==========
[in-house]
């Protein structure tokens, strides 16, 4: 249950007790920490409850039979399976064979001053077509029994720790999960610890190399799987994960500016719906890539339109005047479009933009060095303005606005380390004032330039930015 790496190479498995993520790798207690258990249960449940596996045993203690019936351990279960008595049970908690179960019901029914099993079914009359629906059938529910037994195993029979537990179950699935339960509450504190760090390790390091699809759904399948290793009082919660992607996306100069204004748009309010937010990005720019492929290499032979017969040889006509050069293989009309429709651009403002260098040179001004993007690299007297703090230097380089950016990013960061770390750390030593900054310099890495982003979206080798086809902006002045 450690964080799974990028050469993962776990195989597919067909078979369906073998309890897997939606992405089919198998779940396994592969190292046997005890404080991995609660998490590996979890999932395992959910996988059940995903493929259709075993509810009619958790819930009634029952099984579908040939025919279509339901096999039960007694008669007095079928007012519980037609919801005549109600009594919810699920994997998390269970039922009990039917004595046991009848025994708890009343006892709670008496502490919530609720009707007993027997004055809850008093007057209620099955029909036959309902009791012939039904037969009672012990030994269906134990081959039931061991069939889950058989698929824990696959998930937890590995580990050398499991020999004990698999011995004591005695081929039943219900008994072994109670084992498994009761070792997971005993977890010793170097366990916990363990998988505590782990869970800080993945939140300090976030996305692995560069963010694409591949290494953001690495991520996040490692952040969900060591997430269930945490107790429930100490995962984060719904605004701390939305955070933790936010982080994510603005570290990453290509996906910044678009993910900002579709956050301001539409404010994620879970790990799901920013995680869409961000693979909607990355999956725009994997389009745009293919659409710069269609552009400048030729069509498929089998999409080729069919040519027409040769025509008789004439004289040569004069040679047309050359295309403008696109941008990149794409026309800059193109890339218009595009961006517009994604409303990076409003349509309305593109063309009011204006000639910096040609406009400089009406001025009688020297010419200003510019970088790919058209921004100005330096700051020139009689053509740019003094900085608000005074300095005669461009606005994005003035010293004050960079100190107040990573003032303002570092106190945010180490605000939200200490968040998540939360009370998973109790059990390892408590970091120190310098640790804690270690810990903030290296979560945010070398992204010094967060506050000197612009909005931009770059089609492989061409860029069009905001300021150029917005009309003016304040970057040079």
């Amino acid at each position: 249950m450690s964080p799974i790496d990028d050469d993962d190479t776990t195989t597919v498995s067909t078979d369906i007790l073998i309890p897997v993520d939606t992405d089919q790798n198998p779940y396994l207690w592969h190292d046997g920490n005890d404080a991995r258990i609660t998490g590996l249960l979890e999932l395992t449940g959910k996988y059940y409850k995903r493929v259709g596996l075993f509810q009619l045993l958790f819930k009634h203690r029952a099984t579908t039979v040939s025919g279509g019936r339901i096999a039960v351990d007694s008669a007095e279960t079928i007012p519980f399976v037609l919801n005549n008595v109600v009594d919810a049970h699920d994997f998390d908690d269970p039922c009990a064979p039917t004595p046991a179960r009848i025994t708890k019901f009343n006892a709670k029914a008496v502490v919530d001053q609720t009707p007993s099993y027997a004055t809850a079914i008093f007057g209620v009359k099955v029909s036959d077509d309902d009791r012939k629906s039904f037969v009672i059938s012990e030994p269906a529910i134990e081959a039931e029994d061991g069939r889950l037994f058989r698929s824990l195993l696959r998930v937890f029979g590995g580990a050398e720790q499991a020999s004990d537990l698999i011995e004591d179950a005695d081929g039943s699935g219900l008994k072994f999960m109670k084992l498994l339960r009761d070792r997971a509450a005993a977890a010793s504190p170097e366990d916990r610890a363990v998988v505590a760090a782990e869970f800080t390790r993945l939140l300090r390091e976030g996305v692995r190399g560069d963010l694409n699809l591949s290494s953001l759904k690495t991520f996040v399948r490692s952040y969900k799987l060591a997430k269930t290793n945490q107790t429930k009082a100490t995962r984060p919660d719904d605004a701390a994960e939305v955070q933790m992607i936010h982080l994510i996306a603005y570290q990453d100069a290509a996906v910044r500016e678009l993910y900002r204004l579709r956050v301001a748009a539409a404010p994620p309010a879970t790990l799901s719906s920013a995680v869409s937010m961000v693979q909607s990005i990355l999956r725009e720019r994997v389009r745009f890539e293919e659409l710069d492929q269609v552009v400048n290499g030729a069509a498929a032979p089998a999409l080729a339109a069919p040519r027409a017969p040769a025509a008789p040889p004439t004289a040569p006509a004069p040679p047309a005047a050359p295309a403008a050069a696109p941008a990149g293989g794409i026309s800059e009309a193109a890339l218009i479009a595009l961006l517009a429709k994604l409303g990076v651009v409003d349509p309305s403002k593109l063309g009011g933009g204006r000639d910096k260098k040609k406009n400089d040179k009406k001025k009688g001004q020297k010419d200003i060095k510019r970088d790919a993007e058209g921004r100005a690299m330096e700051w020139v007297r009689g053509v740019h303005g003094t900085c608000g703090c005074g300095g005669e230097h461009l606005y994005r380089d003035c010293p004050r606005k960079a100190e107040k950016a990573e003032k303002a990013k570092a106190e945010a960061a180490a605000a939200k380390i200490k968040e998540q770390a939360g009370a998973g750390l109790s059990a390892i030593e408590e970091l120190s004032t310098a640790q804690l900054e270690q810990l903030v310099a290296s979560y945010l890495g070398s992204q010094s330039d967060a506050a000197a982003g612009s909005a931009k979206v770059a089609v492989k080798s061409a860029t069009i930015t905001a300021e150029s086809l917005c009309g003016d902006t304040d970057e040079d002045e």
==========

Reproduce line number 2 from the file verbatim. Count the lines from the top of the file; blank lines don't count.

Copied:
């Protein structure tokens, strides 16, 4: 249950007790920490409850039979399976064979001053077509029994720790999960610890190399799987994960500016719906890539339109005047479009933009060095303005606005380390004032330039930015 790496190479498995993520790798207690258990249960449940596996045993203690019936351990279960008595049970908690179960019901029914099993079914009359629906059938529910037994195993029979537990179950699935339960509450504190760090390790390091699809759904399948290793009082919660992607996306100069204004748009309010937010990005720019492929290499032979017969040889006509050069293989009309429709651009403002260098040179001004993007690299007297703090230097380089950016990013960061770390750390030593900054310099890495982003979206080798086809902006002045 450690964080799974990028050469993962776990195989597919067909078979369906073998309890897997939606992405089919198998779940396994592969190292046997005890404080991995609660998490590996979890999932395992959910996988059940995903493929259709075993509810009619958790819930009634029952099984579908040939025919279509339901096999039960007694008669007095079928007012519980037609919801005549109600009594919810699920994997998390269970039922009990039917004595046991009848025994708890009343006892709670008496502490919530609720009707007993027997004055809850008093007057209620099955029909036959309902009791012939039904037969009672012990030994269906134990081959039931061991069939889950058989698929824990696959998930937890590995580990050398499991020999004990698999011995004591005695081929039943219900008994072994109670084992498994009761070792997971005993977890010793170097366990916990363990998988505590782990869970800080993945939140300090976030996305692995560069963010694409591949290494953001690495991520996040490692952040969900060591997430269930945490107790429930100490995962984060719904605004701390939305955070933790936010982080994510603005570290990453290509996906910044678009993910900002579709956050301001539409404010994620879970790990799901920013995680869409961000693979909607990355999956725009994997389009745009293919659409710069269609552009400048030729069509498929089998999409080729069919040519027409040769025509008789004439004289040569004069040679047309050359295309403008696109941008990149794409026309800059193109890339218009595009961006517009994604409303990076409003349509309305593109063309009011204006000639910096040609406009400089009406001025009688020297010419200003510019970088790919058209921004100005330096700051020139009689053509740019003094900085608000005074300095005669461009606005994005003035010293004050960079100190107040990573003032303002570092106190945010180490605000939200200490968040998540939360009370998973109790059990390892408590970091120190310098640790804690270690810990903030290296979560945010070398992204010094967060506050000197612009909005931009770059089609492989061409860029069009905001300021150029917005009309003016304040970057040079």